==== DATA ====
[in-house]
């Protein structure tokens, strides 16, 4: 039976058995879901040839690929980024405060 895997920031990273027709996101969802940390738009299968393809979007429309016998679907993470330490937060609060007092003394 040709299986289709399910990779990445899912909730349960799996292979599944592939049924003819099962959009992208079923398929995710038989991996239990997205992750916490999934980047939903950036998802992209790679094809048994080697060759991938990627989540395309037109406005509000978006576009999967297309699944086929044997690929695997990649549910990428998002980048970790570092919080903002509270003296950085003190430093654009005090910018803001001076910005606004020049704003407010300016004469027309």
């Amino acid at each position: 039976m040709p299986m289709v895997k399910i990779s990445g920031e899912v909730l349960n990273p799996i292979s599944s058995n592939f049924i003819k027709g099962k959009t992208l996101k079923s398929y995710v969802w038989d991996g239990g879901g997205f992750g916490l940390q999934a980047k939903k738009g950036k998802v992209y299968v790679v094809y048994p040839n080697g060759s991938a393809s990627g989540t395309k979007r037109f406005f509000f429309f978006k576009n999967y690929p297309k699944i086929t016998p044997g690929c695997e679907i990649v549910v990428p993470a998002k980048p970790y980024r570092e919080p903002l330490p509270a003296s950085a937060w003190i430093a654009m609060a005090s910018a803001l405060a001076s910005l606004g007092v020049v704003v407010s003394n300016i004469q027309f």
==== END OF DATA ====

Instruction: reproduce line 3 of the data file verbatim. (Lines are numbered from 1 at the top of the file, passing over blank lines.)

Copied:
């Amino acid at each position: 039976m040709p299986m289709v895997k399910i990779s990445g920031e899912v909730l349960n990273p799996i292979s599944s058995n592939f049924i003819k027709g099962k959009t992208l996101k079923s398929y995710v969802w038989d991996g239990g879901g997205f992750g916490l940390q999934a980047k939903k738009g950036k998802v992209y299968v790679v094809y048994p040839n080697g060759s991938a393809s990627g989540t395309k979007r037109f406005f509000f429309f978006k576009n999967y690929p297309k699944i086929t016998p044997g690929c695997e679907i990649v549910v990428p993470a998002k980048p970790y980024r570092e919080p903002l330490p509270a003296s950085a937060w003190i430093a654009m609060a005090s910018a803001l405060a001076s910005l606004g007092v020049v704003v407010s003394n300016i004469q027309f």